ST. PETERSBURG, FL - OCTOBER 12: David Price #14 of the Tampa Bay Rays pitches during Game 5 of the ALDS against the Texas Rangers at Tropicana Field on October 12, 2010 in St. Petersburg, Florida. (Photo by Mike Ehrmann/Getty Images)
For nearly two years now Fangraphs has listed pitch type values for each pitcher and each of their pitches. Pitch type values are novel and useful for determining how effective a pitch has been. For reference, the best pitches in the game are usually slightly better than +2 runs saved per 100 pitches. Mariano Rivera's cutter is at +2.14 runs for his career and Tim Lincecum's changeup is at +2.17 for his career. There are, however, some issues with using pitch type values to evaluate a pitch's quality:
- They're context-dependent. Just as we don't use WPA or RE24 to evaluate a batter's talent, it's misleading to look at pitch type values to determine how good a pitch is. When trying to evaluate a pitcher's talent, a pitch that hits a player in a two out, bases empty situation is no less of a bad pitch than one that hits a player with the bases loaded.
- They aren't intrinsically meaningful. Does +.5 runs per 100 pitches mean much to you? How good is a pitch that's +.25 per 100? While this isn't the biggest issue with pitch type values, and while the system gains familiarity after a while, it certainly isn't intuitive.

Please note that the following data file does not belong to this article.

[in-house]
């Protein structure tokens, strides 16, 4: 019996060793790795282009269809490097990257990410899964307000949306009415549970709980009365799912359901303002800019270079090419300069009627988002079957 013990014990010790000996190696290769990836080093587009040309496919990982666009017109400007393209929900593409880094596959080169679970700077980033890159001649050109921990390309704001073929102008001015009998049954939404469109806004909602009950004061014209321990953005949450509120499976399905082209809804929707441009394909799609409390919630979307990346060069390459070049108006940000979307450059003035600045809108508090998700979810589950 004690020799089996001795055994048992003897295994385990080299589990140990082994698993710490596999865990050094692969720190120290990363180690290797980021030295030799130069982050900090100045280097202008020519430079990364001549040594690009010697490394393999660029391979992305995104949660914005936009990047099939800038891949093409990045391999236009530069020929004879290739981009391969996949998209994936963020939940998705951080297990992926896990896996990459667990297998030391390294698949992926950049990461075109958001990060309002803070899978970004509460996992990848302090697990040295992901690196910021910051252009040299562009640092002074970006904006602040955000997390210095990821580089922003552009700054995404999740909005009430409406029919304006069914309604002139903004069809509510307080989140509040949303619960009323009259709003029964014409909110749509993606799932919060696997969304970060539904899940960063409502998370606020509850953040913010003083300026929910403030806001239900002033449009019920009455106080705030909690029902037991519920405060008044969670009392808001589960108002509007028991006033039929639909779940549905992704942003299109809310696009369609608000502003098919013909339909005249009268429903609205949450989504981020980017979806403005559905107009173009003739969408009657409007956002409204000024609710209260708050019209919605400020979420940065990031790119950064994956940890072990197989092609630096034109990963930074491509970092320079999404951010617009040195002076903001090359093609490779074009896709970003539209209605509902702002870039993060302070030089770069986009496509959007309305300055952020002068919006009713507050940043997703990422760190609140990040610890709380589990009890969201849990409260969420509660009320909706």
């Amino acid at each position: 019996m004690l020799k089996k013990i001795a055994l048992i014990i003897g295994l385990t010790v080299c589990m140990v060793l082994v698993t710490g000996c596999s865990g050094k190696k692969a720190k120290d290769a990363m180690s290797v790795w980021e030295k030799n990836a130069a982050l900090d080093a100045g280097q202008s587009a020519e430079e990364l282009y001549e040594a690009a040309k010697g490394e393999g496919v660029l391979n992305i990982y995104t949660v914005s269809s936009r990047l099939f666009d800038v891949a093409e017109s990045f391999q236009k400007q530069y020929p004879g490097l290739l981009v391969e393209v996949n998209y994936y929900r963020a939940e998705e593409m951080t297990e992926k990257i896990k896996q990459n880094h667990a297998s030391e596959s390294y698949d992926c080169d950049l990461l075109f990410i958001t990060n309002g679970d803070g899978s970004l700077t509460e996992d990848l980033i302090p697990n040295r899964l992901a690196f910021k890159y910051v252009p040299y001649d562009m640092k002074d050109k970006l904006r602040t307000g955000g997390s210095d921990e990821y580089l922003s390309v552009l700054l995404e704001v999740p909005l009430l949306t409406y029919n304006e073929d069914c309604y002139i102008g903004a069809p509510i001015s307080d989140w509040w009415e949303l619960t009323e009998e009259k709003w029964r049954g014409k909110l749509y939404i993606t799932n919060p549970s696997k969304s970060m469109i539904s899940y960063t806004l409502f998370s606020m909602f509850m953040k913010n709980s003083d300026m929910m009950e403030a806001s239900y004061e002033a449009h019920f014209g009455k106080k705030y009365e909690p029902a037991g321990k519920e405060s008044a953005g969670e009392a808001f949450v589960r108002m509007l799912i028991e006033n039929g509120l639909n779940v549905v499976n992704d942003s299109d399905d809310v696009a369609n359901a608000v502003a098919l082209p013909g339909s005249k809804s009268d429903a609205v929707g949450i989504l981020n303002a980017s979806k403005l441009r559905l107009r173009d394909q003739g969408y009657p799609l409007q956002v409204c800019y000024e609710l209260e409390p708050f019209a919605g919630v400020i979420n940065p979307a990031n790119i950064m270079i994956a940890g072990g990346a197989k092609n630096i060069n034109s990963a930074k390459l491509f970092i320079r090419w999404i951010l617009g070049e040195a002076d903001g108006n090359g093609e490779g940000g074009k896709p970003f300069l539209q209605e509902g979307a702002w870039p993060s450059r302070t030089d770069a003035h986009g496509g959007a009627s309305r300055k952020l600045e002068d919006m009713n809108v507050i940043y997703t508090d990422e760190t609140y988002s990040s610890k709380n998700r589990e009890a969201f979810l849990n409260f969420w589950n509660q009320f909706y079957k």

- They are subject to defensive mistakes. If a pitch induces a pop-up that a fielder misreads and lets fall for a double, it still gets graded as a bad pitch, even though the pitch itself did a decent job in inducing the pop-up.
- They ignore DIPS theory. This point is similar to the last but is worth repeating. The change in run expectancy done by a ground ball is immensely dependent on the infielders. Additionally, random variation is magnified when dealing with run expectancies for a couple hundred pitches.
This article looks to eliminate these four "flaws" of pitch evaluation by coming up with an objective scale for measuring a pitch's quality.
For this analysis we turn to Baseball Prospectus's SIERA. SIERA is a defense-independent pitching statistic that projects ERA about as well as xFIP - one of the best context-neutral pitching statistics available - but is more advantageous for our analysis because it factors in multiple batted ball types and is per PA, not IP. The inputs for SIERA are plate appearances (PA), strikeouts (K), walks (BB), groundballs (GB), flyballs (FB), and infield flyballs (IFFB).
Note: The following two paragraphs use statistics quite extensively. For those who never bothered with stats, here's a summary of what it says: We can do a good job of describing a pitch's expected strikeout rate by looking at the amount of swinging strikes it generates, but it's harder to identify a pitch's expected walk rate. Using a combination of various plate discipline statistics (ball%, zone%, swing% and contact%), an acceptable relationship is established between a pitch's "stuff" and how many walks it creates. Feel free to skip the next two paragraphs if you don't want the nitty-gritty details.